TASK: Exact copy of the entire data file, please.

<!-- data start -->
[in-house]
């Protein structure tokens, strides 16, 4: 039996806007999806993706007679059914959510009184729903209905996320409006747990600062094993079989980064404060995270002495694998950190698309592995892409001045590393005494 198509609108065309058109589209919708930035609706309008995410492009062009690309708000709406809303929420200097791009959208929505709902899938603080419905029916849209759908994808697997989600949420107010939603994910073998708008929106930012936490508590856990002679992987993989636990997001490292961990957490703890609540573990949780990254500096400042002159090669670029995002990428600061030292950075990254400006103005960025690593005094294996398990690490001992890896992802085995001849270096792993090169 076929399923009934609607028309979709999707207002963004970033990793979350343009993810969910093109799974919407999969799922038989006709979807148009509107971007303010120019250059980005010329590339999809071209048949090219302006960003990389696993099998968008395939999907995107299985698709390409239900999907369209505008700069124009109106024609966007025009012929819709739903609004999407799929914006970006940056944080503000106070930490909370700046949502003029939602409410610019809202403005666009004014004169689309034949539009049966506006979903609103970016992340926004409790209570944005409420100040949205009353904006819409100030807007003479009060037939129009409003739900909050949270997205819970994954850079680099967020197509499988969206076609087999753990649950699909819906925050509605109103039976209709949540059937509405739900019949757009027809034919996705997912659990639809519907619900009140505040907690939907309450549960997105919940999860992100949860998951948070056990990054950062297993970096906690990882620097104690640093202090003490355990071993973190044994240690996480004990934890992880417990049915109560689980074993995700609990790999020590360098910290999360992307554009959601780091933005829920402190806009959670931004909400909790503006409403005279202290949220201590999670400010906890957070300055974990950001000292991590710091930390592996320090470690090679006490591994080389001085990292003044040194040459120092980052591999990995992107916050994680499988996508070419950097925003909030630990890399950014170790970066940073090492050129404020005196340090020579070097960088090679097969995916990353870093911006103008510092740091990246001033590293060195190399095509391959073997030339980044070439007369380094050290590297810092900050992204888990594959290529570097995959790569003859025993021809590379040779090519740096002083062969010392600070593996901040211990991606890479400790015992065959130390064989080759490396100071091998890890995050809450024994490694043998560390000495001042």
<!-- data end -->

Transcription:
[in-house]
């Protein structure tokens, strides 16, 4: 039996806007999806993706007679059914959510009184729903209905996320409006747990600062094993079989980064404060995270002495694998950190698309592995892409001045590393005494 198509609108065309058109589209919708930035609706309008995410492009062009690309708000709406809303929420200097791009959208929505709902899938603080419905029916849209759908994808697997989600949420107010939603994910073998708008929106930012936490508590856990002679992987993989636990997001490292961990957490703890609540573990949780990254500096400042002159090669670029995002990428600061030292950075990254400006103005960025690593005094294996398990690490001992890896992802085995001849270096792993090169 076929399923009934609607028309979709999707207002963004970033990793979350343009993810969910093109799974919407999969799922038989006709979807148009509107971007303010120019250059980005010329590339999809071209048949090219302006960003990389696993099998968008395939999907995107299985698709390409239900999907369209505008700069124009109106024609966007025009012929819709739903609004999407799929914006970006940056944080503000106070930490909370700046949502003029939602409410610019809202403005666009004014004169689309034949539009049966506006979903609103970016992340926004409790209570944005409420100040949205009353904006819409100030807007003479009060037939129009409003739900909050949270997205819970994954850079680099967020197509499988969206076609087999753990649950699909819906925050509605109103039976209709949540059937509405739900019949757009027809034919996705997912659990639809519907619900009140505040907690939907309450549960997105919940999860992100949860998951948070056990990054950062297993970096906690990882620097104690640093202090003490355990071993973190044994240690996480004990934890992880417990049915109560689980074993995700609990790999020590360098910290999360992307554009959601780091933005829920402190806009959670931004909400909790503006409403005279202290949220201590999670400010906890957070300055974990950001000292991590710091930390592996320090470690090679006490591994080389001085990292003044040194040459120092980052591999990995992107916050994680499988996508070419950097925003909030630990890399950014170790970066940073090492050129404020005196340090020579070097960088090679097969995916990353870093911006103008510092740091990246001033590293060195190399095509391959073997030339980044070439007369380094050290590297810092900050992204888990594959290529570097995959790569003859025993021809590379040779090519740096002083062969010392600070593996901040211990991606890479400790015992065959130390064989080759490396100071091998890890995050809450024994490694043998560390000495001042």